“We sat around in the West Hall with a cup of tea and talked about their life and times here….They all seemed excited, but not as excited as I was.”
Lady Bird Johnson A White House Diary, New York: Dell Books, 1971, pg 538. LBJ Presidential Library photo #C4632-17, public domain.
February 16, 1967. Lady Bird Johnson and Mary Lasker accept on behalf of their beautification program a surprise donation of flower seeds to be used in Washington, DC school grounds, in a presentation at the Jacqueline Kennedy Garden of the White House.
LBJ Presidential Library photo #C4560-20a, public domain.
February 14, 1967. It is Bill Moyers’ last day in the White House. Moyers calls the President at 9:50 AM to say goodbye, and in response to LBJ’s query “What do you know that I need to know?” he briefly discusses his support for the resumption of bombing in North Vietnam, and press coverage of the administration.
Moyers dropped off his letter of resignation, pictured, at 1:14 PM that afternoon, according to the Daily Diary.
Barbara Jordan recalls her first meeting at the White House on Feb. 13, 1967 (about 20 seconds from beginning of recording):
“Of course, everyone in Texas knew that Lyndon Johnson was a premier political figure in Texas. But when I was in the Texas State Senate—I served in the senate from January of 1967 until 1972 when I went to the Congress—Lyndon Johnson was president of this country, and I received a telegram at my home in Houston from Lyndon Johnson. The telegram was to the effect ‘we are having a meeting at the White House’ or having several people to discuss the future of a bill which was pending in the Congress. This bill was regarding changes in housing legislation to infuse that legislation with a civil rights component. And this telegram asked if I would meet at the White House to discuss this legislation, and it concluded, ‘Present this telegram at’ some gate of the White House.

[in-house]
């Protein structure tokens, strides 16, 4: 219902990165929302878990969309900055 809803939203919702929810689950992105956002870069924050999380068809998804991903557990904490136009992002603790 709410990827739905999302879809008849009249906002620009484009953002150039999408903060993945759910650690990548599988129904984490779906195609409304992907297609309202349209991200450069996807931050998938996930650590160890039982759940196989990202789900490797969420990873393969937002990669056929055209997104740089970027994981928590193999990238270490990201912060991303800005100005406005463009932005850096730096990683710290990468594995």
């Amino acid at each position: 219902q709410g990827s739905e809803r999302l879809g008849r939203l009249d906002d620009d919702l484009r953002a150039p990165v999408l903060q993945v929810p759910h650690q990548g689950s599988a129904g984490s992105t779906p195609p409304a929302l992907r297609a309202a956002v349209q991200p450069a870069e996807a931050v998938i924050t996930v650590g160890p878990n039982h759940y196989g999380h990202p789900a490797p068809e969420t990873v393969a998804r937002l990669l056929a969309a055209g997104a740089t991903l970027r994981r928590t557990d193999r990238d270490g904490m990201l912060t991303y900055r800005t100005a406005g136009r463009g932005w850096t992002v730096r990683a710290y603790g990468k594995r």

“Well, I was, of course, quite startled to receive a telegram from the President of the United States asking that I come to Washington to talk about anything! I said, “Well, I guess I will go.” And I took the telegram—I was in Houston when I received the telegram—came back to Austin for the senate and showed it to my colleagues in the senate. I said, ‘You see, I’ve got an invitation to go to Washington.’ They were kind of excited about just the prospect. Now at the time, John Connally was governor of Texas, and I hadn’t had very good relations with Mr. Connally, but here was this invitation to the White House, so I went.
“At that time you would fly to Washington to Dulles Airport and then you would take a limousine, which is really a bus, to Twelfth and K Streets at the Albert Pick Motel or Hotel. Then you take a taxi to where you wanted to go. So I flew to Washington. I got the bus to the Albert Pick. I took my bag—I wasn’t staying overnight so I didn’t have much luggage, and I put whatever I had in a locker at the Albert Pick transfer point, got a taxi and went to the White House, presented my telegram and got in, just like magic.
“I went up to what I now know was the Cabinet Room. There were other people assembled, people who were active in the civil rights movement. We sat and waited around a table for the President and the Vice President, Hubert Humphrey, to arrive. Well, as I sat there really at the far end of the table, I still said to myself, ‘Now, Lyndon Johnson probably doesn’t know who I am or what I am about, and my name probably just slipped in somehow and got into that [list].’ So the President came in, everybody stood up. He sat down, we all sat down, and we started to discuss this legislation, fair housing legislation.
And the conversation was going around the table. The President would call on first one person for a reaction and then another person for a reaction. Then he stopped and he looked at my end of the table, he said, ‘Barbara, what do you think?’ Well, I just … in the first place, I’m telling you, I didn’t know the President knew me, and here he’s looking down here saying ‘Barbara’ and then saying, ‘What do you think?’ So that was my first exchange with Lyndon Johnson. I’m startled. I got myself organized, of course, not so that I wouldn’t stammer, since it is not my habit to stammer when talking, and I gave a response and then this conversation ensued.”